You Want Me To Have Sex Again?
You just pushed something out, and you’re thinking there is no way you’re allowing anything back in, including your horny husband. But we’re guessing there will come a time when your partner will be begging. Maybe you’ll want to as well. Or at a minimum, after you forget some of the gory details of delivery, you decide it’s time to try for another baby. So, um, yah, you’re going to return to sex.
Obviously sex is simply off the table in the first few weeks, and then you head to your OB/GYN appointment at six or eight weeks postpartum and he or she gives you the good news.
“Yes, it all looks good down there. You are cleared to have sex.”
If you’re like many women in this situation, especially after baby No. 1, you’ll stare at your doctor and think, “Like hell I’m ready to have sex.” You may even be like some moms and ask the doctor if he/she can rethink that assessment and determine you need at least two more weeks to heal. (Not like we ever did that!)
If you’re nursing, you’re probably dry as a bone down there. You may still feel tender, especially if an episiotomy was involved.
And oh yes, YOU’RE TIRED! You don’t feel like “getting it on.” You feel like sleeping. You lust for sleep. Sleep is hot. Sleep is way hotter than sex.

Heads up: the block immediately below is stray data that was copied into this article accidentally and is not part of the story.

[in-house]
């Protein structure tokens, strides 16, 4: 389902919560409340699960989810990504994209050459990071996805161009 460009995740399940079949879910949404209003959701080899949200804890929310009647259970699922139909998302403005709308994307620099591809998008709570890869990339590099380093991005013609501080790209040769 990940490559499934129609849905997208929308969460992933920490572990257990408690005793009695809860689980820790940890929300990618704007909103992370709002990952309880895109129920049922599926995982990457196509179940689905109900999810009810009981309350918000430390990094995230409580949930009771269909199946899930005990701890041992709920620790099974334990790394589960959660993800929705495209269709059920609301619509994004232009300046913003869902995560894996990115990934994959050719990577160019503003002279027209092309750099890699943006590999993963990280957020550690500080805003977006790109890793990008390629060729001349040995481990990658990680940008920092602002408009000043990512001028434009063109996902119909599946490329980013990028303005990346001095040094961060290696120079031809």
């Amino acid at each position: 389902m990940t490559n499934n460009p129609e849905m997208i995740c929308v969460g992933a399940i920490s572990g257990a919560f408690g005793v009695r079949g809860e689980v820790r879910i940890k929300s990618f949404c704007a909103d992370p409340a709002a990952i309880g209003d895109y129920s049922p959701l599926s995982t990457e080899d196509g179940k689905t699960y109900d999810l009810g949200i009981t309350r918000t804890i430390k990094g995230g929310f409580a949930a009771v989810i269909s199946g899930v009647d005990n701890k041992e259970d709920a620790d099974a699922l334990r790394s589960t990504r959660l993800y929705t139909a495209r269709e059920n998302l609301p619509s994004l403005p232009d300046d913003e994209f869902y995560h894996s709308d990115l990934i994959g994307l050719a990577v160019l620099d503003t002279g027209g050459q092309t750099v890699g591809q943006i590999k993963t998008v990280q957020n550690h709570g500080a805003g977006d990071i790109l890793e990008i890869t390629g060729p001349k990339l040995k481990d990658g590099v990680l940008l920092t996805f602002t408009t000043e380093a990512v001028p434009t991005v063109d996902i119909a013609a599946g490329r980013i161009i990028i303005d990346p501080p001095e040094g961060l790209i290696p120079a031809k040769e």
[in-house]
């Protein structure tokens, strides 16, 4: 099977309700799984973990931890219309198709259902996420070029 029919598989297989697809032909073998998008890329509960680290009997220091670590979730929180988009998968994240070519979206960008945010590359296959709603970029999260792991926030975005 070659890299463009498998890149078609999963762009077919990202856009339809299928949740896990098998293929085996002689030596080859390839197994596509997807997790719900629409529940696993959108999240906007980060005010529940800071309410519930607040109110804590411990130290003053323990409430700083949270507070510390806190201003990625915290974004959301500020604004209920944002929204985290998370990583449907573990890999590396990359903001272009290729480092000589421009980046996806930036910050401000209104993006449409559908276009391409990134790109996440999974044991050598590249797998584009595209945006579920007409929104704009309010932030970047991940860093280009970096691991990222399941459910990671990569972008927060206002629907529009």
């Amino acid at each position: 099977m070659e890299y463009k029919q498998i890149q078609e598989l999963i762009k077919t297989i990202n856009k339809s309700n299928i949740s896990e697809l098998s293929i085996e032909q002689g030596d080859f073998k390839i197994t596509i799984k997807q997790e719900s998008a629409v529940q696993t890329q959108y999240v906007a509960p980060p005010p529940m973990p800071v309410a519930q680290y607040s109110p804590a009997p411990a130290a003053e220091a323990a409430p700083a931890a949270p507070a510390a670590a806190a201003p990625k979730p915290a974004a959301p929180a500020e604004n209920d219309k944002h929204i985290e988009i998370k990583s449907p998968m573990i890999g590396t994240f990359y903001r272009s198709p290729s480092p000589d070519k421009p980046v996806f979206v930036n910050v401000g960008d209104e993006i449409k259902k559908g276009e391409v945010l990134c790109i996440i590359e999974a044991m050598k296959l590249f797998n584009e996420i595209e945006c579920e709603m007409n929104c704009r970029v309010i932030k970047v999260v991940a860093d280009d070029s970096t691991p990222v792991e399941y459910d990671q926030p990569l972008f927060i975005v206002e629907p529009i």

You may not be ready at the six-week mark, or the eight-week mark, or the four-month mark, but eventually you’ll feel ready. And you will enjoy sex again.
[bctt tweet=”Eventually you’ll feel ready. And you will enjoy sex again. #newmom #moms”]
“The truth is no new mom should have sex until she is emotionally and physically ready to do so,” says Sarah Swofford, author of From Ouch! To Ahhh … The New Mom’s Guide to Sex After Baby.[i] “And when she is ready for sexual intimacy, slow may still not be slow enough. The most important timeline is your own.”
In the meantime, Swofford notes it’s important for your partner to know how you are feeling. Establishing good, strong communication helps build an emotional connection with your partner, and feeling close to your partner is the first step toward enjoying sex.
3 Tips for Reintroducing Sex after Baby
Tip #1: Don’t stay quiet. Honor yourself and your sexuality by listening to your needs and voicing them. If you are having sexual difficulties and don’t talk about them, this can create resentment, and that is kind of a relationship killer. Just saying.
Tip #2: Voice your needs/concerns/feelings about sex in ways that are about you. I feel … instead of If you would just … makes it easier for your partner to listen without feeling judged or rejected. This works both ways, so ask your partner to do the same.
Tip #3: Look for help. If your issues are not resolved in conversation, it is time to look to outside resources. Turn to books (like From Ouch! To Ahhh…), therapists, and medical providers. Chances are someone has experienced your situation, pain, or fear, so ask around.
Be kind and gentle with yourself during this transition into new motherhood, says Swofford, and remember that the exhaustion and accompanying low libido you feel now will not last forever.
You may also like our podcast interview with Sarah Swofford.
[i] Swofford, Sarah J. From Ouch! To Ahhh … The New Mom’s Guide to Sex After Baby. United States: Sarah J. Swofford Media, 2014.